Tuesday, March 24, 2009

AppleScript / Automator: Import AVI video to iTunes as a TV Show or Movie

This is a sweet AppleScript / Automator Workflow that I created which totally automates the task of importing an AVI video into iTunes.
  • Select one or more video files to import. Works on AVI as well as other formats like M4V.
  • Adds metadata to the AVI files to make them iTunes compatible.
  • Prompts if you would like to import into Movies or TV Shows.
  • Sets iTunes metadata to identify the video as Movie or TV Show depending on your choice.
Here is a screenshot of my workflow and here is the workflow file (in a tarball...workflows actually are directories it seems...).


  1. To install as a Finder plugin (so you can select files in Finder then secondary-click / control-click and choose Automator -> Import to iTunes), open the .workflow file in Automator and choose Save As Plug-in, then in Plug-in for select Finder and Save.
  2. To install as an application so you can drag and drop files onto the application, open the .workflow file in Automator and choose File -> Save As and in File Format choose Application.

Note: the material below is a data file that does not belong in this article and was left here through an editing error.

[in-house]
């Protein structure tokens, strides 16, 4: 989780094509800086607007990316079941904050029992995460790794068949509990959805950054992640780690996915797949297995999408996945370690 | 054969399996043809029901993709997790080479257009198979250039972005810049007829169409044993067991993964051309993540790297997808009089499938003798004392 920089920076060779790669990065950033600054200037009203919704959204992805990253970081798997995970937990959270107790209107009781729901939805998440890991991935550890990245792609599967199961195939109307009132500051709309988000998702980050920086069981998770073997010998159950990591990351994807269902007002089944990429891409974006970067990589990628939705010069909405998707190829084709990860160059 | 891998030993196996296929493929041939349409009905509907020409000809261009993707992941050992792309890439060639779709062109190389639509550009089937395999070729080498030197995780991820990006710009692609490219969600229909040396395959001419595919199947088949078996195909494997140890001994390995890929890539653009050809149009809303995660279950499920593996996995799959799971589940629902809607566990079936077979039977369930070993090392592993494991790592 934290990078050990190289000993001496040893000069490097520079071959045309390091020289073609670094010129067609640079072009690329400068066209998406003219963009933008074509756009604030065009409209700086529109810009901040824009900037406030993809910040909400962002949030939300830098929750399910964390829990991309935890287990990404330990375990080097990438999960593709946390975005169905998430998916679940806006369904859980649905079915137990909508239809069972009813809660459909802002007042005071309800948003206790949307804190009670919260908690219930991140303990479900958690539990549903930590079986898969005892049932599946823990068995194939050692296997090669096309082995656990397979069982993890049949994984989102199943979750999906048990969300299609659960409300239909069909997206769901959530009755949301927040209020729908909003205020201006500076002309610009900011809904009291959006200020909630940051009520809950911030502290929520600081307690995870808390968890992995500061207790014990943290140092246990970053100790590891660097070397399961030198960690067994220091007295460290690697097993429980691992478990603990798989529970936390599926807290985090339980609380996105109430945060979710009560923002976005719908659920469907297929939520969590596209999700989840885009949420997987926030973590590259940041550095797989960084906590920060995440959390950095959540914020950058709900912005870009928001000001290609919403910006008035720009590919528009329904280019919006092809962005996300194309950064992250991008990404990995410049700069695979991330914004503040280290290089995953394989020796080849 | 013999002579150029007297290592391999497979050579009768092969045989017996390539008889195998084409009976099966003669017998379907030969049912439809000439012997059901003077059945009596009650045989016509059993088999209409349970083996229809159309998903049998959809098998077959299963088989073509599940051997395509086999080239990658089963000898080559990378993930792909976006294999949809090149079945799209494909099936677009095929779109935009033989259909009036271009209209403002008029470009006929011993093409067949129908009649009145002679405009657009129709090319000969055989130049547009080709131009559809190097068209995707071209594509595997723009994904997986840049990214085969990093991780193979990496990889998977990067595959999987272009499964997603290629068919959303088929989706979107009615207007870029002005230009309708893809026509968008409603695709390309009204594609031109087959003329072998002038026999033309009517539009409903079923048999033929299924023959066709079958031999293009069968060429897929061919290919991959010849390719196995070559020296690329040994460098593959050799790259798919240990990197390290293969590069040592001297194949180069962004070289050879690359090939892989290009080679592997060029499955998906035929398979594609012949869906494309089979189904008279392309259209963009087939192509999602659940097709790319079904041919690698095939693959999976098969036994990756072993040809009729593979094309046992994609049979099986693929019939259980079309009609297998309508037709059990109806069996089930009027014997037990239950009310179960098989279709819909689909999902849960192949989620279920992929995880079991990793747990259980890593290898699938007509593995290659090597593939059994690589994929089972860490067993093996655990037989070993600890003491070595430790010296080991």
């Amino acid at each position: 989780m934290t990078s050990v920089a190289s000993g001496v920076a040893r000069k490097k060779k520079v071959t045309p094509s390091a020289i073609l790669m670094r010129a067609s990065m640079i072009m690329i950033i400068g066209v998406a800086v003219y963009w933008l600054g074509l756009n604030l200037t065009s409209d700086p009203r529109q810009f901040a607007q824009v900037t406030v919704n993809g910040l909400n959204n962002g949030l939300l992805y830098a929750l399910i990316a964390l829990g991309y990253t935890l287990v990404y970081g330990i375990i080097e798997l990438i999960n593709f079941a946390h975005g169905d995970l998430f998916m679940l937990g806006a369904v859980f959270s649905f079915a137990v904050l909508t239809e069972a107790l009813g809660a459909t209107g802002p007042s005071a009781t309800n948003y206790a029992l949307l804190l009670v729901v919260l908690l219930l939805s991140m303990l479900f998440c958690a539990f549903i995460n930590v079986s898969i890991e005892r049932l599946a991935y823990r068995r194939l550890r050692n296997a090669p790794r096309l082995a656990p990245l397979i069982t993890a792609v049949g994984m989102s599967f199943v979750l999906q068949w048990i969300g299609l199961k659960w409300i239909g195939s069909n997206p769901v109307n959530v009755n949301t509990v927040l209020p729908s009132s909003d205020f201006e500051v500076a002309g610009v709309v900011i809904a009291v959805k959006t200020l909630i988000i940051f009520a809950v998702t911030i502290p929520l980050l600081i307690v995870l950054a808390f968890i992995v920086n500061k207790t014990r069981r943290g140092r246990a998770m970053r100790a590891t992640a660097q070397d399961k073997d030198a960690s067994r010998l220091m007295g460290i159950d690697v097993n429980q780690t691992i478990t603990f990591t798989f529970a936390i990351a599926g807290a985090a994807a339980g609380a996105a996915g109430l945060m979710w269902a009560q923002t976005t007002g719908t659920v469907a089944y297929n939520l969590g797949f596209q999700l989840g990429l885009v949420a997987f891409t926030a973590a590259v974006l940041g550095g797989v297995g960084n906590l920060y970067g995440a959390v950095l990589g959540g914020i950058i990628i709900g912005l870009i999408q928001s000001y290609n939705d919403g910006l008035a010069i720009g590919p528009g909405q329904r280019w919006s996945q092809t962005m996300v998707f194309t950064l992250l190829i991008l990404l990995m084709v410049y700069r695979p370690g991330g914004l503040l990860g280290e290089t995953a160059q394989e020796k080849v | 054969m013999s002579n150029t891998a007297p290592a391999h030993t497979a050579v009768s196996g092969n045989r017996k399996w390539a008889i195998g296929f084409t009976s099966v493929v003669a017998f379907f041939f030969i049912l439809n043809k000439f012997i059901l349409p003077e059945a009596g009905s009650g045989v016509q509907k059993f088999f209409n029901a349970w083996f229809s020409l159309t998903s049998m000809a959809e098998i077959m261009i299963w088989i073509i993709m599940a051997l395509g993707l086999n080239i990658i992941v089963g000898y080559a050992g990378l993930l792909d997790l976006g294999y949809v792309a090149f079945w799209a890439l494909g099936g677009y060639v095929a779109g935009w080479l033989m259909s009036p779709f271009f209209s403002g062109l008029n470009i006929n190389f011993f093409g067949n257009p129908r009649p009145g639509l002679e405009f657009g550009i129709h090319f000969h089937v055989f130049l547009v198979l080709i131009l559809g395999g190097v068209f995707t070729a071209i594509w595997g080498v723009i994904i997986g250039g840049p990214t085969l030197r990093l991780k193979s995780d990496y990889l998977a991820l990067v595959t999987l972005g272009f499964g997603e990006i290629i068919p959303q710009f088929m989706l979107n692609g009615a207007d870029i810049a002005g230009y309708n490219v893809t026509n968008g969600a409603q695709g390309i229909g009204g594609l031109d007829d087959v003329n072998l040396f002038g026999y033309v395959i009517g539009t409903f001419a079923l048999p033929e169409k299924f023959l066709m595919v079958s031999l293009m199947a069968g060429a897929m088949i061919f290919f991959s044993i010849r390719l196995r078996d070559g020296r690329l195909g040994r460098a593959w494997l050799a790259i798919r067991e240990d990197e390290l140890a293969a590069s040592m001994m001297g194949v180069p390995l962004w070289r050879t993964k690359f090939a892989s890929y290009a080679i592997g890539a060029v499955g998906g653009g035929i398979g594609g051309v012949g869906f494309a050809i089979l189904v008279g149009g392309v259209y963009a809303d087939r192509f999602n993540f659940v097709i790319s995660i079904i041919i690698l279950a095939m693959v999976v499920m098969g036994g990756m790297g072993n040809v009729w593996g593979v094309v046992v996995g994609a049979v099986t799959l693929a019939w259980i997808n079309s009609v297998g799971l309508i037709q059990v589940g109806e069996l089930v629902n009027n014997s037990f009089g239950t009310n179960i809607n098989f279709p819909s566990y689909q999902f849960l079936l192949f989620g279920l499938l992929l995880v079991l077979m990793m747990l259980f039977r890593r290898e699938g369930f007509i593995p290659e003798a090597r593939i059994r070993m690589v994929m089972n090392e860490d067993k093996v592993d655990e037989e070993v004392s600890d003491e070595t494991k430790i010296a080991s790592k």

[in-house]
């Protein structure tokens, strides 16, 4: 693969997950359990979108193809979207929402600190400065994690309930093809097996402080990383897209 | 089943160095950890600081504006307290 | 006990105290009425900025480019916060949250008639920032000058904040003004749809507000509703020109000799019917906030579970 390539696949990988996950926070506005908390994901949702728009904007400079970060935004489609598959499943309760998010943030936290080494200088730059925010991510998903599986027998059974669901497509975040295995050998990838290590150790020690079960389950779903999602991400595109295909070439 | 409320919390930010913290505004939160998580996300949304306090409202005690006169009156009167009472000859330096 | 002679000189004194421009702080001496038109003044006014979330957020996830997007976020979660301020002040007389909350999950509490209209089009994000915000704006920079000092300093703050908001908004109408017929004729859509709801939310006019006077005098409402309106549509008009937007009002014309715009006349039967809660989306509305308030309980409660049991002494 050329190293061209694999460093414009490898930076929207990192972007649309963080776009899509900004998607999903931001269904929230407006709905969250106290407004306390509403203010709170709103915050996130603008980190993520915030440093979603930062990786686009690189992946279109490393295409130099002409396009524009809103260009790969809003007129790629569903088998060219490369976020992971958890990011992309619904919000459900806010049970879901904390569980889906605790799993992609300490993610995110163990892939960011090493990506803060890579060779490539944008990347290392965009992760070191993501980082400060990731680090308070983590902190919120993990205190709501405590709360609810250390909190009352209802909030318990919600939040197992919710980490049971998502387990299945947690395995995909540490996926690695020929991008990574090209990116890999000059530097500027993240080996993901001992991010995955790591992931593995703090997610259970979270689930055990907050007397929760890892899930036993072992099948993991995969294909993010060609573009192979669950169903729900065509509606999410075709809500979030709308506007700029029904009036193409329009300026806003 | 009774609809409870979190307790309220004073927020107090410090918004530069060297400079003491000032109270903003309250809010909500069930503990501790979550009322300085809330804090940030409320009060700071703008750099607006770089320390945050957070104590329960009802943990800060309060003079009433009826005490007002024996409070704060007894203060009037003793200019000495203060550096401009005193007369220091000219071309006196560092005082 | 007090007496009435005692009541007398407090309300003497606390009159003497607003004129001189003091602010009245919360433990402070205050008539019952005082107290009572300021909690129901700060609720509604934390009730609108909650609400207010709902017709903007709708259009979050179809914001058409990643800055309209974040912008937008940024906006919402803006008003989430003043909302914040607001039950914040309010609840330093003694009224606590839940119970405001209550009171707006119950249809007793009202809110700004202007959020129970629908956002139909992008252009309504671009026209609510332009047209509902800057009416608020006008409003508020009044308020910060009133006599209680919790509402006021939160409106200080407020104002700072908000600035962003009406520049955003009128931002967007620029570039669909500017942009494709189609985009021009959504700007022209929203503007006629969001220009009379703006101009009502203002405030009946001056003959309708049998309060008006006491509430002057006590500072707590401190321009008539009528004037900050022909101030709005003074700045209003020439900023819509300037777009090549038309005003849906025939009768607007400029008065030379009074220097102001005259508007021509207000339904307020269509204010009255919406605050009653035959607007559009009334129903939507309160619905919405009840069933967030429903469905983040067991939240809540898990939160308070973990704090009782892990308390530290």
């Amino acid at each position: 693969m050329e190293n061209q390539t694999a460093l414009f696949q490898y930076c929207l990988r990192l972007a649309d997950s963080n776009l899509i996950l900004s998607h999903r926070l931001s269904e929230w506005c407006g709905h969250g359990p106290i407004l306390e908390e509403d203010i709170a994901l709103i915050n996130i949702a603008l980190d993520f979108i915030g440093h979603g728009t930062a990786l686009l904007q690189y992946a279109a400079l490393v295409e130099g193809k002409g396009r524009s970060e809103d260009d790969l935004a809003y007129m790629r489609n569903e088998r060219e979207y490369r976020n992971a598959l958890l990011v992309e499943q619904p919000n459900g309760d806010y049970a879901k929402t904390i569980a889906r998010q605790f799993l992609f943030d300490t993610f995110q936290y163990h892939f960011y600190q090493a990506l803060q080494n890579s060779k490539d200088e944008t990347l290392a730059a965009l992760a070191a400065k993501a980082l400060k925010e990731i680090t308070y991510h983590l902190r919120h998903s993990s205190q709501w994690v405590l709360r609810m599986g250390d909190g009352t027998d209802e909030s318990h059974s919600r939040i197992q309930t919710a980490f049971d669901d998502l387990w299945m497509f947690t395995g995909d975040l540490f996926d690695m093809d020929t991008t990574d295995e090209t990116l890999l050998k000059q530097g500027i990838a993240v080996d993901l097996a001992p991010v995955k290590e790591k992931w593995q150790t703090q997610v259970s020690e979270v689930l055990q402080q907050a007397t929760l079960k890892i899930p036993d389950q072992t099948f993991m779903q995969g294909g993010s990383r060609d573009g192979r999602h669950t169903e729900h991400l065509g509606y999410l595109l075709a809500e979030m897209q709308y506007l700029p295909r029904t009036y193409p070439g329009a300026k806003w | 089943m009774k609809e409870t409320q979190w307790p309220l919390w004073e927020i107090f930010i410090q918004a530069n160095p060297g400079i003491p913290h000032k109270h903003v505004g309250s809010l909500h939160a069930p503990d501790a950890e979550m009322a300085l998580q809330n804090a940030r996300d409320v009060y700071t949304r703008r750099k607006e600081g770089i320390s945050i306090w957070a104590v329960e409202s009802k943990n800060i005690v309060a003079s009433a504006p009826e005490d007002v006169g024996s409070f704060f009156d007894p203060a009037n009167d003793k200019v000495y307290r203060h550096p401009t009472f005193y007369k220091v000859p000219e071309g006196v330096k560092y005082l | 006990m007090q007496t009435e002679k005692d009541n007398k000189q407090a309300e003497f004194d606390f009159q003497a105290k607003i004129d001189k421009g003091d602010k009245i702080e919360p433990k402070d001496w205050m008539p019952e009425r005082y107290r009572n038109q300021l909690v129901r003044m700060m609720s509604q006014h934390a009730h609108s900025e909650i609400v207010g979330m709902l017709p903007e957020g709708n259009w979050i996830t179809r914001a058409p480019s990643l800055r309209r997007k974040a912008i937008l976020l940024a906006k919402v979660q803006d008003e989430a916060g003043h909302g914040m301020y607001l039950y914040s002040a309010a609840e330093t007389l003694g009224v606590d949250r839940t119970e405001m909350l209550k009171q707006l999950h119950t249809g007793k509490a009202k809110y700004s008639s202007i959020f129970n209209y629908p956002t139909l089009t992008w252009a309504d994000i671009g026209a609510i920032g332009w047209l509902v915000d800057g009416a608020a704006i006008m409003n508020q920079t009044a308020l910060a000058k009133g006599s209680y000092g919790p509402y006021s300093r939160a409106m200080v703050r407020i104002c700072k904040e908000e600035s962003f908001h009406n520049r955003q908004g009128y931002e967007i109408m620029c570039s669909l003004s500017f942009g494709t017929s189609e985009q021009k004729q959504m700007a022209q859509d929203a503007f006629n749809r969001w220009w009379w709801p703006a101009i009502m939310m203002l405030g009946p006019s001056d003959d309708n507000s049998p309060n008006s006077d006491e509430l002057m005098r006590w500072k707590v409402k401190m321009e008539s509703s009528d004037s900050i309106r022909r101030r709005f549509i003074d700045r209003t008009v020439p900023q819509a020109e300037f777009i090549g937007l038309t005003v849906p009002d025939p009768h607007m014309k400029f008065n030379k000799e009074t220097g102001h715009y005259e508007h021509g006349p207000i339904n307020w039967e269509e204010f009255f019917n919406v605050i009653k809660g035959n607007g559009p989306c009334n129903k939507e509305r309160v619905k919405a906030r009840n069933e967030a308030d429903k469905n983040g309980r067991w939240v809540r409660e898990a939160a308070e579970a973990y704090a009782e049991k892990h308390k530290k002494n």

The AppleScript code is here if you want to copy and paste it:

on run {input, parameters}
 set videoType to button returned of (display dialog ("What type of video are you importing?") buttons {"Movie", "TV Show"} default button {"TV Show"})
 repeat with i in input
   tell application "Finder" to set file type of file i to "MooV"
  end try
  tell application "iTunes"
   set newAddition to (add (i as alias))
   if videoType = "TV Show" then
    tell newAddition to set video kind to TV show
   end if
  end tell
 end repeat
 return input
end run

Monday, March 23, 2009

Recursive chmod on files or directories

This is useful when, for example, you need to set execute permissions on every PHP or Ruby file in all directories below your current directory.

Just replace the '*.php' with the name pattern you want to match. Works on Mac OS X 10.5.6.

find . -type f -name '*.php' -exec chmod 755 {} \;

To see which files will be changed use:

find . -type f -name '*.php' -exec echo {} \;

The {} braces are replaced with each filename as find finds each file that matches your pattern. To find directories use -type d.